Making good progress this morning. Noah's still taking his math test. Ethan found his book. We finished our practice problems. And we decided that chocolate ice cream should always be in the freezer; no, Mama hasn't decided what to wear tonight; yes, I can wash Leah's skirt this afternoon; no, we don't know who's preaching tonight - "some guy Daddy's never heard of"; yes, Mama will think about making grilled flat breads on Sunday; no, we can't have warm bread for lunch; and the flowers Leah planted the other day are starting to come up. All very important things to discuss when you're doing Chemistry.

Wednesday, April 13, 2011

For My Dear Friend

If you have a moment or two before this crazy busy day begins, might you pull up a chair and share a cup of tea on Lily's birthday?

This is Lily's twentieth birthday. I can't believe I just typed that. Lily and I met when I was 7 and she was 8. We have shared our birthdays in so many different ways ever since. This year, she and I are both running out the door at 8:00 am and won't be back home until late tonight, so I'll call her while I'm driving to the math lesson I have to teach and she's driving to school. No time for tea and a long heart-to-heart about the past 12 years together and what it feels like to be turning twenty, but that's alright. When you share your whole life with someone there's plenty of other tea cup moments to be had along the way.

Lily, I'm so thankful for your friendship and all of the memories we share together. Even though I can't be with you on your birthday, I'm thinking of you and all the times we've spent together; the phone calls every week (can you believe we've probably had 600+ phone calls together!); the e-mails (though they've been scarce lately); the letters tucked in the mail as a surprise drop of sunshine in the mailbox; the book club that we've persevered through even though our video chatting has been somewhat difficult..... There is just too much to say right here. It's been so many years of storing up memories and times together and they're all so special because we get to share them together.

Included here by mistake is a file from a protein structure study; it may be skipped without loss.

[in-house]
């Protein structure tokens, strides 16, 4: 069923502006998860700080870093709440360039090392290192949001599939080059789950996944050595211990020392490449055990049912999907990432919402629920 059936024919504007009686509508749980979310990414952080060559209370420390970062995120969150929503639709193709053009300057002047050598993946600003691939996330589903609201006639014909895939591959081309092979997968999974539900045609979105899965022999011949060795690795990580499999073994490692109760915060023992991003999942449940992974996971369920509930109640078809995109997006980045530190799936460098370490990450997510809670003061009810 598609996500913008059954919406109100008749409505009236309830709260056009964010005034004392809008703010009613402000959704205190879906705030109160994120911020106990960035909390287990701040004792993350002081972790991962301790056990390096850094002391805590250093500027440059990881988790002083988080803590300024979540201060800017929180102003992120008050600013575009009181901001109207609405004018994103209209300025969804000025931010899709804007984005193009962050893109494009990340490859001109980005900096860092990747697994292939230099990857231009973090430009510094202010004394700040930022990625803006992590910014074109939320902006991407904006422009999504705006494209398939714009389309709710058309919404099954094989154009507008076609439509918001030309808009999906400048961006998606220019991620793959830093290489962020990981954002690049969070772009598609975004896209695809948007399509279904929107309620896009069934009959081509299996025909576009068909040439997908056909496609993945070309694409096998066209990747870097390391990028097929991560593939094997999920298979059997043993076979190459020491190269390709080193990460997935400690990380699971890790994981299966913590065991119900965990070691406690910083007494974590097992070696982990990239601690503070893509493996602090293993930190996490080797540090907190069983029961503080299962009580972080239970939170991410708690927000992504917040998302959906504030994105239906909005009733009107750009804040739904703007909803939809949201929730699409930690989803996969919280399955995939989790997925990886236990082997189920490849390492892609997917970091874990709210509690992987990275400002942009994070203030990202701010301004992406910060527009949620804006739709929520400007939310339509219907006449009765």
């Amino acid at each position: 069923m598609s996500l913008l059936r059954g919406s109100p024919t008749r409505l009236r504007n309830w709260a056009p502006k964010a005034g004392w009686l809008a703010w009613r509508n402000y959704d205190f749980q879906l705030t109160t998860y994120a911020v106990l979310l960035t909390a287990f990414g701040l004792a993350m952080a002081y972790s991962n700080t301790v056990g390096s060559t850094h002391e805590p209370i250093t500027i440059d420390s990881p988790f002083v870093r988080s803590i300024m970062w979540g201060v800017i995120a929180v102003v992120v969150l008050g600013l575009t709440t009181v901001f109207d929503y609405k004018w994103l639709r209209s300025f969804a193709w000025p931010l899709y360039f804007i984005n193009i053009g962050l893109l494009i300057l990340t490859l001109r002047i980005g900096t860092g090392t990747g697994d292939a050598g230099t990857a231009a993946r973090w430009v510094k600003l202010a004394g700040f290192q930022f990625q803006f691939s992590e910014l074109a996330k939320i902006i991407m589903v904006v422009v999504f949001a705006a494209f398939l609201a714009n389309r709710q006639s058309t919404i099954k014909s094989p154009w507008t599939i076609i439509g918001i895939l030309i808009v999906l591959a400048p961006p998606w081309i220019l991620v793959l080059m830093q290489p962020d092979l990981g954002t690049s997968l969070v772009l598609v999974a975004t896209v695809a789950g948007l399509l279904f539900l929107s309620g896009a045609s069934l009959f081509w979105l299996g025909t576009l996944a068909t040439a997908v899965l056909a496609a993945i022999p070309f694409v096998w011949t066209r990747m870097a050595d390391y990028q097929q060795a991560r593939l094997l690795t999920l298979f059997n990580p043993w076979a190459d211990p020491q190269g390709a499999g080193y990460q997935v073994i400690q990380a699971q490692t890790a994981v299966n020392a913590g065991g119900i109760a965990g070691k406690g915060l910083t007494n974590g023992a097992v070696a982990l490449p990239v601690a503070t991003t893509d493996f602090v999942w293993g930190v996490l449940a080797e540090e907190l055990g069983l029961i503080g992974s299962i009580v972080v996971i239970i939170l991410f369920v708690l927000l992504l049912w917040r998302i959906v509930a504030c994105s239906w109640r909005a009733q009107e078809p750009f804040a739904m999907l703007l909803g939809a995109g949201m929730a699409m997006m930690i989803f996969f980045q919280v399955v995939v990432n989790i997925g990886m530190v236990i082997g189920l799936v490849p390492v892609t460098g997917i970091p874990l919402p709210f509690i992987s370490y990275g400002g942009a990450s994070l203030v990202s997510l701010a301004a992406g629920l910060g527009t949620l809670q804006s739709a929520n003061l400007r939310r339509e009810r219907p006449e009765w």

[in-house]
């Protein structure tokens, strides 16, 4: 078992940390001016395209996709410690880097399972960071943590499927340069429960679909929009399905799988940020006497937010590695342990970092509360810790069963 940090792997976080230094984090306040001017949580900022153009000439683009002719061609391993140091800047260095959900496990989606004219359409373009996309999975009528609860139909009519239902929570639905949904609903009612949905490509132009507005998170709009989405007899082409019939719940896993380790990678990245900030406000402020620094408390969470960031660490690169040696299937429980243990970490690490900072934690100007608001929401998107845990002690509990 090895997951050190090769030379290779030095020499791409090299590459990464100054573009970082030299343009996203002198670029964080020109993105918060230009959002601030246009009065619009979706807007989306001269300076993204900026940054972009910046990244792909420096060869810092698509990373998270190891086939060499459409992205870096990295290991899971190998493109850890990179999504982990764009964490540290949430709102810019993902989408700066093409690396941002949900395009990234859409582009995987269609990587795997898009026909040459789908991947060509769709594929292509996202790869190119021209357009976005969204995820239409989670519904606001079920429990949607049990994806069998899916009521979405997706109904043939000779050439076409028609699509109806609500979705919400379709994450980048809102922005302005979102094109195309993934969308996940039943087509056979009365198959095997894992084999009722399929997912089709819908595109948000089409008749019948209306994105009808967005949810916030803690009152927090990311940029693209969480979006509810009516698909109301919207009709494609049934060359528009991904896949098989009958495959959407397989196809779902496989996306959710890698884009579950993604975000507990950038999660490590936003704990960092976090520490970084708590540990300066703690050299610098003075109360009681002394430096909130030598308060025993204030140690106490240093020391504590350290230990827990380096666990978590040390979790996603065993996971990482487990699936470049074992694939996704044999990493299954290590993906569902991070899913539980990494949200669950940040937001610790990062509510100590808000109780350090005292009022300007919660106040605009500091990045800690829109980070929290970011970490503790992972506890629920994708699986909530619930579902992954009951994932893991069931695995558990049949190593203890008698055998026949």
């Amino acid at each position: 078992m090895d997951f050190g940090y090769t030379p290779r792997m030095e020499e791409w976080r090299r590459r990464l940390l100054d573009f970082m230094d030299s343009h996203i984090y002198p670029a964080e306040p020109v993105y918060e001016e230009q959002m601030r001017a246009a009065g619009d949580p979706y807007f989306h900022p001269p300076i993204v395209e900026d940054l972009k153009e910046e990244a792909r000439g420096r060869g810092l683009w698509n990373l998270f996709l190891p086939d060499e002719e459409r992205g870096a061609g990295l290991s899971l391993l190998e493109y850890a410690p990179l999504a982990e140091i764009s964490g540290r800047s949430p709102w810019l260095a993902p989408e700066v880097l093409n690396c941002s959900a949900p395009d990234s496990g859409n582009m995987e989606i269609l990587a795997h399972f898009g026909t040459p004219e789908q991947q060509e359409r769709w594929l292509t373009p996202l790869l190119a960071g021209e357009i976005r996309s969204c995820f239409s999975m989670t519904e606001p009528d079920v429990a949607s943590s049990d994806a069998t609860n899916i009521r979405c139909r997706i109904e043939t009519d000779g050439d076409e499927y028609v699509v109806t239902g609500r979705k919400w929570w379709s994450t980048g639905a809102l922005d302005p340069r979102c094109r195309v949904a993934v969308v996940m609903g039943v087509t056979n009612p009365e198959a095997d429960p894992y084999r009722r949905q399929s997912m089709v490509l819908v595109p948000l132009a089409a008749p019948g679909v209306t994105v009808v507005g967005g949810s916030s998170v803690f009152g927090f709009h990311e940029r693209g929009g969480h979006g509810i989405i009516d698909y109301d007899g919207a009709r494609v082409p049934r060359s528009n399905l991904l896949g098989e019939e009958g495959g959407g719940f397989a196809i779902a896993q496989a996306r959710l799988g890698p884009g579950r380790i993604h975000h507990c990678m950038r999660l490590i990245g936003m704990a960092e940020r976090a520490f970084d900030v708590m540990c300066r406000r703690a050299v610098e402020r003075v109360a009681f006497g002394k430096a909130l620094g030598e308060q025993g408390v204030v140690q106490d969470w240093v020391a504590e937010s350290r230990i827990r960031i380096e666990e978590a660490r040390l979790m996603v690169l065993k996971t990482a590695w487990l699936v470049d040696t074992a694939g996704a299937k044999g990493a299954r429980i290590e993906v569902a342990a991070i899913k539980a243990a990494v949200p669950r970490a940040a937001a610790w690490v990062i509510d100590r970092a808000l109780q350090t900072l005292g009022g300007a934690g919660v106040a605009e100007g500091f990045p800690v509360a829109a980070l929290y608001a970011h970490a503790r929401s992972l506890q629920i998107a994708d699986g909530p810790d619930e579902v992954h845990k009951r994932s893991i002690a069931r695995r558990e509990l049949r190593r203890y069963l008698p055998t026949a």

So Lily, I do hope you have a wonderful, very special day. May the Lord bless you and always be drawing you ever-nearer to Himself as you walk along this path heavenward. I'm so glad I get to share the journey with you. I love you very much!

Happy Birthday!

"Blessed be the Lord God, Who daily loadeth us with benefits,
Even the God of our salvation."

~ Psalm 68:19

Tuesday, April 12, 2011

Two Thoughts

Two things that were inadvertantly brought to my attention in conversations this weekend (ya know, when I was in New York!):